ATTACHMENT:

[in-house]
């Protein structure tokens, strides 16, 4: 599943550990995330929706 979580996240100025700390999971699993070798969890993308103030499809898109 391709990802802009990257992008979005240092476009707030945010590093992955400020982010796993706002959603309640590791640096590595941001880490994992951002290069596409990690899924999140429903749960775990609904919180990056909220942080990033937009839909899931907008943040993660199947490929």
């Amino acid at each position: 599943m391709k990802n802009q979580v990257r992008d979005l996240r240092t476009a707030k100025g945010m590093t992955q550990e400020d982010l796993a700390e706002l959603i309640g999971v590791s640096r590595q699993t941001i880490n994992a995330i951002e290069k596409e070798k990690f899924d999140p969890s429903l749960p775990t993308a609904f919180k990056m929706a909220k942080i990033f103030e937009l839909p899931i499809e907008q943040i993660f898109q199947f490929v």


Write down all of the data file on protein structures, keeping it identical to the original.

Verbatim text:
[in-house]
């Protein structure tokens, strides 16, 4: 599943550990995330929706 979580996240100025700390999971699993070798969890993308103030499809898109 391709990802802009990257992008979005240092476009707030945010590093992955400020982010796993706002959603309640590791640096590595941001880490994992951002290069596409990690899924999140429903749960775990609904919180990056909220942080990033937009839909899931907008943040993660199947490929």
């Amino acid at each position: 599943m391709k990802n802009q979580v990257r992008d979005l996240r240092t476009a707030k100025g945010m590093t992955q550990e400020d982010l796993a700390e706002l959603i309640g999971v590791s640096r590595q699993t941001i880490n994992a995330i951002e290069k596409e070798k990690f899924d999140p969890s429903l749960p775990t993308a609904f919180k990056m929706a909220k942080i990033f103030e937009l839909p899931i499809e907008q943040i993660f898109q199947f490929v």